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Is there a level of too thin?


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#16 SingerWhoMoves

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Posted 23 February 2009 - 10:08 PM

I'm sorry to hear about your contact not being renewed. Things like that are so crazy- I worked several contracts on a cruise ship and we had weekly weigh ins. And I'm not even really a dancer- I was the lead singer and still had to keep my "show weight". Very stressful, and led to some very unhealthy behavior from the younger girls- which I luckily put a stop to with my lecturing. ;-)

#17 cubanmiamiboy

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Posted 23 February 2009 - 10:10 PM

The one I performed with was extreme and one of the only, if not the only, one in the country that still performs weekly public weigh-ins. ..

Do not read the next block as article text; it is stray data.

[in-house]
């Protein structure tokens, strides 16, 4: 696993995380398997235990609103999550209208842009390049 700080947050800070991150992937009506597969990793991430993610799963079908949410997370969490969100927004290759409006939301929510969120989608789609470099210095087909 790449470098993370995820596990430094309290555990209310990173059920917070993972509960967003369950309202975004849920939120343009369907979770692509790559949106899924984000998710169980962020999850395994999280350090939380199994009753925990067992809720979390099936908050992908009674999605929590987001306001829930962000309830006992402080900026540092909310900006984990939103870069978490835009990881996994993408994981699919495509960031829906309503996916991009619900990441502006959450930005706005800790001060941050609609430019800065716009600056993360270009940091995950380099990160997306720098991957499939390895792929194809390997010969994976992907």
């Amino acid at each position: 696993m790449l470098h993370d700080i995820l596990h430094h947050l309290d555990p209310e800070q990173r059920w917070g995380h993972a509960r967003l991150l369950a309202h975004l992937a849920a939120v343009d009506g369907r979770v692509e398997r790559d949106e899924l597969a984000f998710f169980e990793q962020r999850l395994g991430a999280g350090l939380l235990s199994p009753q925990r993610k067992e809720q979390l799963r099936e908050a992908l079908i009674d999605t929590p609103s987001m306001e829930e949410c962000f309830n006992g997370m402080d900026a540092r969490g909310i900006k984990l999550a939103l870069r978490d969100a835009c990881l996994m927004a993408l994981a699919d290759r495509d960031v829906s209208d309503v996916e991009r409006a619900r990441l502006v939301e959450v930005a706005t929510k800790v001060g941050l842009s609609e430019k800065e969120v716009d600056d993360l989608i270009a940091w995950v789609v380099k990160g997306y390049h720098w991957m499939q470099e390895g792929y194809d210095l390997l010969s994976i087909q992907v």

Excuse my ignorance but...what is that...?

#18 Marga

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Posted 24 February 2009 - 12:07 AM

Excuse my ignorance but...what is that...?

That is when each dancer is weighed on a scale in front of the other dancers, by the ballet mistress or master or AD, and the weight shown declared out loud for everyone to hear.

#19 diane

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Posted 24 February 2009 - 02:52 AM

Good grief!! That is awful!

That is when each dancer is weighed on a scale in front of the other dancers, by the ballet mistress or master or AD, and the weight shown declared out loud for everyone to hear.

I danced back in the late 70s and through the 80s - it was not that bad where I was then.
There does appear to be more pressure now, though, and at many of the _schools_ (pro) there are weigh-ins, though as far as I know not always public.
-d-

#20 Natalia

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Posted 24 February 2009 - 04:35 AM

Do you think being extremely thin is a particular problem at NYCB, as compared to other companies? .....


Good heavens, no. EXHIBIT A: Kirov-Mariinsky Ballet. I won't name dancers but all of you who witnessed the recent DON Q tour in DC know of certain ladies who were prominently on view (both principal and debutante) who are seemingly being rewarded by the company's management in relation to their extreme thiness. The greater the protrusion of the clavicle bone, the faster the promotion.